Thinking about that topic now through Covid-coloured glasses, at some point we’ve all lost our third places through lockdowns; the rules that govern social interaction have changed drastically, and it has effected the psychological health of both individuals and communities alike. While some of you may have been able to return to business as usual more or less, other regions have had multiple lockdowns; in either case, the subtle changes have made third places less inviting: Regulations about masks, needing to make reservations in restaurants that are half-empty, filling out contact tracing forms, etc. Perhaps your favourite haunt didn’t survive the financial strain of months of forced closure, or it closed because the owner passed away. More than missing that physical place, many people have suffered because of social distancing: Not being able to meet up with friends, spend time in good company, and, in the advent of mass home-office work, even the absence of spontaneous encounters with co-workers around the break room. Having a drink together over Skype or Zoom just isn’t the same; the spontaneity is missing. Those people who thrive on physical contact, such as a hug or a pat on the back, have suffered deeply on a psychological level whether they realize it or not.
Some positive effects have also come from lockdown: Many people have intentionally invested more into their local community; we’ve shopped locally or supported the local restaurants by ordering delivery or take-away more often than we normally would have, or bought from local farm shops (we’re blessed with an abundance of those in our area); by working at home, carbon emissions have been reduced by thousands of daily commuters (usually only one per car) not being on the road. Our holiday budgets have taken a breather. We’ve wasted less money on impulse-shopping. More and more people have felt the growing need to be off-grid and self-sufficient for future times of crisis, and the tiny home and homesteading movements are booming. More people are planting gardens, or they’re spending more time with their family.
Pre-pandemic habits made it easier to compartmentalize life: We had the home and the workplace in separate physical locations, which made it easier to leave the stress of one behind when returning to the other and, depending on your home or work environment, the relief of change might have been a subtle but necessary transition for your mental health. The potential emotional or mental strain that happened when those two places merged, at the same time losing our third place possibilities through lockdown, is not to be glossed over. The thing about the third place is that it’s also a responsibility-free zone; there are no expectations or obligations placed on us there; that kind of environment also inspires productivity and creativity, and many people have lamented becoming more “lazy” or “lackadaisical” in their habits over the past year; why get dressed up if you don’t have to go to work or be seen in public? Maybe you’ve grown comfortable in your “junk around the house” attire, or not wearing make-up or not shaving. The old adage of “Fine feathers make fine birds” is true: If you want to feel creative, dress for it; if you want to mean business in your schedule, dress for it. Even if you’re alone at home. Then, the transition to being seen by friends and strangers again might not be so daunting.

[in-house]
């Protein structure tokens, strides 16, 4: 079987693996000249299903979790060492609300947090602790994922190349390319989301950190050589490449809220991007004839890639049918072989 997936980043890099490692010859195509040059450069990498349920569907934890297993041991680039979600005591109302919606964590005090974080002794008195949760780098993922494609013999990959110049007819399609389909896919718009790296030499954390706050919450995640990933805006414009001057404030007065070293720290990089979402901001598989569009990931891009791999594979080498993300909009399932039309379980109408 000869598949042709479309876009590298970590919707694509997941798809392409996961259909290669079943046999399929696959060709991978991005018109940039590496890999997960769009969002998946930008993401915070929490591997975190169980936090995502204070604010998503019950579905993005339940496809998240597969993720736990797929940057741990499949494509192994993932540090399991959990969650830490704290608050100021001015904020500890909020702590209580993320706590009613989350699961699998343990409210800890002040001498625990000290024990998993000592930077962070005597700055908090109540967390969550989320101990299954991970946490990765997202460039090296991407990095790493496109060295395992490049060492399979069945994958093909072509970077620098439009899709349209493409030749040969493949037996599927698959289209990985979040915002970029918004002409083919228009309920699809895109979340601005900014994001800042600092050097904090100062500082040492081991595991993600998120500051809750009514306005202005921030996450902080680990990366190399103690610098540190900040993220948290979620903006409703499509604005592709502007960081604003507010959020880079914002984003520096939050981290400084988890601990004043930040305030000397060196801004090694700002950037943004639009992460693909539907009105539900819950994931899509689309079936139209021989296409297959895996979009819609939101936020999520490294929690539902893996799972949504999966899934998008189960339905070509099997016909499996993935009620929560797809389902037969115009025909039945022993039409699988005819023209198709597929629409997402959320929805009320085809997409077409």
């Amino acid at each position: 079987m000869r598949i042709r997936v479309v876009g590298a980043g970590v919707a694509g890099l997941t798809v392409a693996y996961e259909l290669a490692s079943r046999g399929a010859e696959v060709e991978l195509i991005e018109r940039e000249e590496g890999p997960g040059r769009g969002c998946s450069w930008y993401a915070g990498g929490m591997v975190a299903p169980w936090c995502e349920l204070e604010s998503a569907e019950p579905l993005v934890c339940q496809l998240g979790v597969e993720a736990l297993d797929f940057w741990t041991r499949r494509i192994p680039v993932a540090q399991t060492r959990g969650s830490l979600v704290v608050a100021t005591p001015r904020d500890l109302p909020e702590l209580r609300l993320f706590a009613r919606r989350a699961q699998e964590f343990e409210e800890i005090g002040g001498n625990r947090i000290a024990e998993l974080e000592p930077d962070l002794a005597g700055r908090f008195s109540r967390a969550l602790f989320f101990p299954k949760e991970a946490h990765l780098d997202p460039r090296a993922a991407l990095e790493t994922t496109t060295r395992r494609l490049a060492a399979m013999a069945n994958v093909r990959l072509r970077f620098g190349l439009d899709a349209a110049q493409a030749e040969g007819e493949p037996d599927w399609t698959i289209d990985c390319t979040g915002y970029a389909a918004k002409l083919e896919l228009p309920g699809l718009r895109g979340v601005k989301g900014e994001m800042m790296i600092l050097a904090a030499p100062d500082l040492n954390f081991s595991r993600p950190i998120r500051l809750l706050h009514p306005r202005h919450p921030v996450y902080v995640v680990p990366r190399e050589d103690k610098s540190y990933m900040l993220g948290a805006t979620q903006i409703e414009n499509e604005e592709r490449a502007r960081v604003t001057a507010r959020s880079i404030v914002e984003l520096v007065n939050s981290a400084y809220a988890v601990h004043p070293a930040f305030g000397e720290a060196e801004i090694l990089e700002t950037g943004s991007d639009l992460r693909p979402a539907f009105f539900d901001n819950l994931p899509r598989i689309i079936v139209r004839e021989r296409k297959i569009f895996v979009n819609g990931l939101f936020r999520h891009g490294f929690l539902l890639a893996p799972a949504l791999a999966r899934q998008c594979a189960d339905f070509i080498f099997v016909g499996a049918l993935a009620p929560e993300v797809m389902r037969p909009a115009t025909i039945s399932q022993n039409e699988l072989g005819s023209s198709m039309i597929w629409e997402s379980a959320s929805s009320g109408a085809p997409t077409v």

Returning to those third places may not be as easy at it sounds; we may never perceive such places the same ol’ way again. While some people can’t wait to get out and mingle, many of us have become cautious around groups of strangers – will they observe healthy social distancing and hygiene rules? Will they stay home if they’re sick? One thing I will never miss is someone giving me the Swiss three-kisses-to-the-cheeks greeting and then telling me they forgot to mention it – they have a cold. I’ve been far less sick in the last year, because of social distancing, than ever before*! I’ve been relieved to know that people are not wiping their noses on their hands and then offering it to me in greeting; hand disinfectants are ubiquitous now, and I’m perfectly fine with that.
[* I was recently chatting with my doctor about that topic, and she said that serious cases of influenza and pneumonia are already beginning to increase, even though it’s summer here; the suspicion in the medical community is that, because we’ve been disinfected and protected from fighting the minor cold viruses throughout the year, they’ve learned to hit aggressively if they get the chance. So talk to your doctor, or educate yourself through serious medical websites, about how you can support or encourage a healthy immune system.]